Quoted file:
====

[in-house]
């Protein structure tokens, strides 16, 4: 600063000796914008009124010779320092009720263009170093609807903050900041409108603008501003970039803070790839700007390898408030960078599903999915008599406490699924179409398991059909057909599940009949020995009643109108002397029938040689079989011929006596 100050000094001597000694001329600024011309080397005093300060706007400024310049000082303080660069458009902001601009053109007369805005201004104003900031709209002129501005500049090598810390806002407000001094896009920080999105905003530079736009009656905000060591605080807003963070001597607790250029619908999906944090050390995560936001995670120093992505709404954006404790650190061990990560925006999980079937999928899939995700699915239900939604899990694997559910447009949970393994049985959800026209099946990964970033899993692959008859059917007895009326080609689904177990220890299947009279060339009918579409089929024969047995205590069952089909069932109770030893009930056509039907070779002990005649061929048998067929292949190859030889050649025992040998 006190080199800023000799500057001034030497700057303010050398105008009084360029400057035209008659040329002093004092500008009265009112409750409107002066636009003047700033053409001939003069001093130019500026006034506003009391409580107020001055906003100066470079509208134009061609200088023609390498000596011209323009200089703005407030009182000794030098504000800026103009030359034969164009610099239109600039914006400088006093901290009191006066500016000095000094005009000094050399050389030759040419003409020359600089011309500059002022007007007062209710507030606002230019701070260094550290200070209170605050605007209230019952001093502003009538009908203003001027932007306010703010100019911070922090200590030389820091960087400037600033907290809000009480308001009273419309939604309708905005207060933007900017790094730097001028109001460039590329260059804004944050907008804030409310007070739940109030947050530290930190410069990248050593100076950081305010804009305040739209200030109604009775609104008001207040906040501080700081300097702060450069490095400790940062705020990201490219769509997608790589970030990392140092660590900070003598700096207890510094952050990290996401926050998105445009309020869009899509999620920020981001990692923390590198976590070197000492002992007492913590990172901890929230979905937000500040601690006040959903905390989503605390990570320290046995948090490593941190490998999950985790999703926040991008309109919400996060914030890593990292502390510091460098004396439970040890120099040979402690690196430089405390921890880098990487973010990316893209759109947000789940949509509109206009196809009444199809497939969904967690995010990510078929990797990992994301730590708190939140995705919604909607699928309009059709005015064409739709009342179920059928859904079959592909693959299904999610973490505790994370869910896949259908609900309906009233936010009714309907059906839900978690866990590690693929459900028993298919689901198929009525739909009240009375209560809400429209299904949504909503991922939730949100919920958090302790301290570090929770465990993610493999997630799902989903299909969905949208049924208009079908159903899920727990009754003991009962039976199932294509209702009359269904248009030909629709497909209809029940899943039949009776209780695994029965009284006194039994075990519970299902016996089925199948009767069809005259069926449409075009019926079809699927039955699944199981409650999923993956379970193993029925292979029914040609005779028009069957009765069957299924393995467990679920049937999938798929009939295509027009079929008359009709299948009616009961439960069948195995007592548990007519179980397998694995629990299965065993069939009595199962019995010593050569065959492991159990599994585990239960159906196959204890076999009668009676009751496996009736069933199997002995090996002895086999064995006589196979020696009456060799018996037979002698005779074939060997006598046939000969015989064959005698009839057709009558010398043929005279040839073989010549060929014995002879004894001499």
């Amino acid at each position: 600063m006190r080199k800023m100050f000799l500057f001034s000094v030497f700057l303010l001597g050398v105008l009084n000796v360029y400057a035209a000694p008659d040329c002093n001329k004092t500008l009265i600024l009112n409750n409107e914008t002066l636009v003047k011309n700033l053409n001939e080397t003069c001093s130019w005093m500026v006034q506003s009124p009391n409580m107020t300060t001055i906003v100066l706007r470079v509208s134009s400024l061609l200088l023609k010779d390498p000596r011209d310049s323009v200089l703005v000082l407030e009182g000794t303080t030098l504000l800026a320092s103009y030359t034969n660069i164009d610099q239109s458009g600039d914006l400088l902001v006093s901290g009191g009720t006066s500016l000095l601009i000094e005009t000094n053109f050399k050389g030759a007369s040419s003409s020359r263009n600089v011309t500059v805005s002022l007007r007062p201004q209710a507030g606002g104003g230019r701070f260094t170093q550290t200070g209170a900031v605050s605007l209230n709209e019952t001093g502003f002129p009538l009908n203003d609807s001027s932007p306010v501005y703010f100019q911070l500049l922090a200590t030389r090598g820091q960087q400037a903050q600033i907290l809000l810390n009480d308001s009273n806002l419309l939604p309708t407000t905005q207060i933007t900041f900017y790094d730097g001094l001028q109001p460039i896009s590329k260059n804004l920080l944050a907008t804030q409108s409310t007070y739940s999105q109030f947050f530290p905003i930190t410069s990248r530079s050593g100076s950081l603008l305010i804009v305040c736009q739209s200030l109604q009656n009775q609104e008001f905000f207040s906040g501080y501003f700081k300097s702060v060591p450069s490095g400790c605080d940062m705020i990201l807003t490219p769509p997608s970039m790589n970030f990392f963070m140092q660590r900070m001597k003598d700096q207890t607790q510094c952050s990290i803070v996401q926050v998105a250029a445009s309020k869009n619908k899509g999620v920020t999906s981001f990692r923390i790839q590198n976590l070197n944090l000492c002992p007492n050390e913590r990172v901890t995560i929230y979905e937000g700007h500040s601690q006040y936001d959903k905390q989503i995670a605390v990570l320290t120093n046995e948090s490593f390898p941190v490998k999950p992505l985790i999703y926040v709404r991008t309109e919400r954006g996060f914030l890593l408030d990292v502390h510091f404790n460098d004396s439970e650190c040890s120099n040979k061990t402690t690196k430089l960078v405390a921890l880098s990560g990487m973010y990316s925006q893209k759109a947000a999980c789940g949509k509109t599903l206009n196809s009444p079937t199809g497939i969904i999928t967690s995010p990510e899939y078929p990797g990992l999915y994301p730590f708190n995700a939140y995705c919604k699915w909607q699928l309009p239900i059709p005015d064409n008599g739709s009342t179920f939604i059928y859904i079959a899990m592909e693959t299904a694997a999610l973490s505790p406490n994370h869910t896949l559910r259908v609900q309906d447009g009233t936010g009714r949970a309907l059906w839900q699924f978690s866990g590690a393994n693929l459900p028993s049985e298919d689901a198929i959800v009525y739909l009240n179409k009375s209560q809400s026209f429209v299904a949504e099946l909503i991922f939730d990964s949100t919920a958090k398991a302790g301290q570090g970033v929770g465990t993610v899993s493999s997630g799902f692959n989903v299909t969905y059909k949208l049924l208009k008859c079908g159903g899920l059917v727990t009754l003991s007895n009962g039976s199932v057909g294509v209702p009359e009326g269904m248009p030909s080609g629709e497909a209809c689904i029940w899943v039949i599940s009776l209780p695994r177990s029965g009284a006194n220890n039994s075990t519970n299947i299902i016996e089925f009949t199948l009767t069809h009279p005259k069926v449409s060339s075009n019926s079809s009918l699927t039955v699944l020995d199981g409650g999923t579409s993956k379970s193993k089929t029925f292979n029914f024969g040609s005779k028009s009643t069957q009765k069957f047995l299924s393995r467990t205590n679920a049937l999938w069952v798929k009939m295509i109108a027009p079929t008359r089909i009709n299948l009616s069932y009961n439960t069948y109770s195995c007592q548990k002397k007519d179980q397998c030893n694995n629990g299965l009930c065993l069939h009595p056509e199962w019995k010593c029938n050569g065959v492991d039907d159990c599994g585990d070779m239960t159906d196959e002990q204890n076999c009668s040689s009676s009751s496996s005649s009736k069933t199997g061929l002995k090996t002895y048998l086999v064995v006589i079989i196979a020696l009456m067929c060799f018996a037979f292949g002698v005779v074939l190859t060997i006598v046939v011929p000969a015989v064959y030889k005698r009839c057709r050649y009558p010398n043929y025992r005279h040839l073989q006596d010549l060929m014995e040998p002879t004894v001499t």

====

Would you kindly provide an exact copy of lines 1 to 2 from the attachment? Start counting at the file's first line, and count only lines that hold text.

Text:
[in-house]
């Protein structure tokens, strides 16, 4: 600063000796914008009124010779320092009720263009170093609807903050900041409108603008501003970039803070790839700007390898408030960078599903999915008599406490699924179409398991059909057909599940009949020995009643109108002397029938040689079989011929006596 100050000094001597000694001329600024011309080397005093300060706007400024310049000082303080660069458009902001601009053109007369805005201004104003900031709209002129501005500049090598810390806002407000001094896009920080999105905003530079736009009656905000060591605080807003963070001597607790250029619908999906944090050390995560936001995670120093992505709404954006404790650190061990990560925006999980079937999928899939995700699915239900939604899990694997559910447009949970393994049985959800026209099946990964970033899993692959008859059917007895009326080609689904177990220890299947009279060339009918579409089929024969047995205590069952089909069932109770030893009930056509039907070779002990005649061929048998067929292949190859030889050649025992040998 006190080199800023000799500057001034030497700057303010050398105008009084360029400057035209008659040329002093004092500008009265009112409750409107002066636009003047700033053409001939003069001093130019500026006034506003009391409580107020001055906003100066470079509208134009061609200088023609390498000596011209323009200089703005407030009182000794030098504000800026103009030359034969164009610099239109600039914006400088006093901290009191006066500016000095000094005009000094050399050389030759040419003409020359600089011309500059002022007007007062209710507030606002230019701070260094550290200070209170605050605007209230019952001093502003009538009908203003001027932007306010703010100019911070922090200590030389820091960087400037600033907290809000009480308001009273419309939604309708905005207060933007900017790094730097001028109001460039590329260059804004944050907008804030409310007070739940109030947050530290930190410069990248050593100076950081305010804009305040739209200030109604009775609104008001207040906040501080700081300097702060450069490095400790940062705020990201490219769509997608790589970030990392140092660590900070003598700096207890510094952050990290996401926050998105445009309020869009899509999620920020981001990692923390590198976590070197000492002992007492913590990172901890929230979905937000500040601690006040959903905390989503605390990570320290046995948090490593941190490998999950985790999703926040991008309109919400996060914030890593990292502390510091460098004396439970040890120099040979402690690196430089405390921890880098990487973010990316893209759109947000789940949509509109206009196809009444199809497939969904967690995010990510078929990797990992994301730590708190939140995705919604909607699928309009059709005015064409739709009342179920059928859904079959592909693959299904999610973490505790994370869910896949259908609900309906009233936010009714309907059906839900978690866990590690693929459900028993298919689901198929009525739909009240009375209560809400429209299904949504909503991922939730949100919920958090302790301290570090929770465990993610493999997630799902989903299909969905949208049924208009079908159903899920727990009754003991009962039976199932294509209702009359269904248009030909629709497909209809029940899943039949009776209780695994029965009284006194039994075990519970299902016996089925199948009767069809005259069926449409075009019926079809699927039955699944199981409650999923993956379970193993029925292979029914040609005779028009069957009765069957299924393995467990679920049937999938798929009939295509027009079929008359009709299948009616009961439960069948195995007592548990007519179980397998694995629990299965065993069939009595199962019995010593050569065959492991159990599994585990239960159906196959204890076999009668009676009751496996009736069933199997002995090996002895086999064995006589196979020696009456060799018996037979002698005779074939060997006598046939000969015989064959005698009839057709009558010398043929005279040839073989010549060929014995002879004894001499």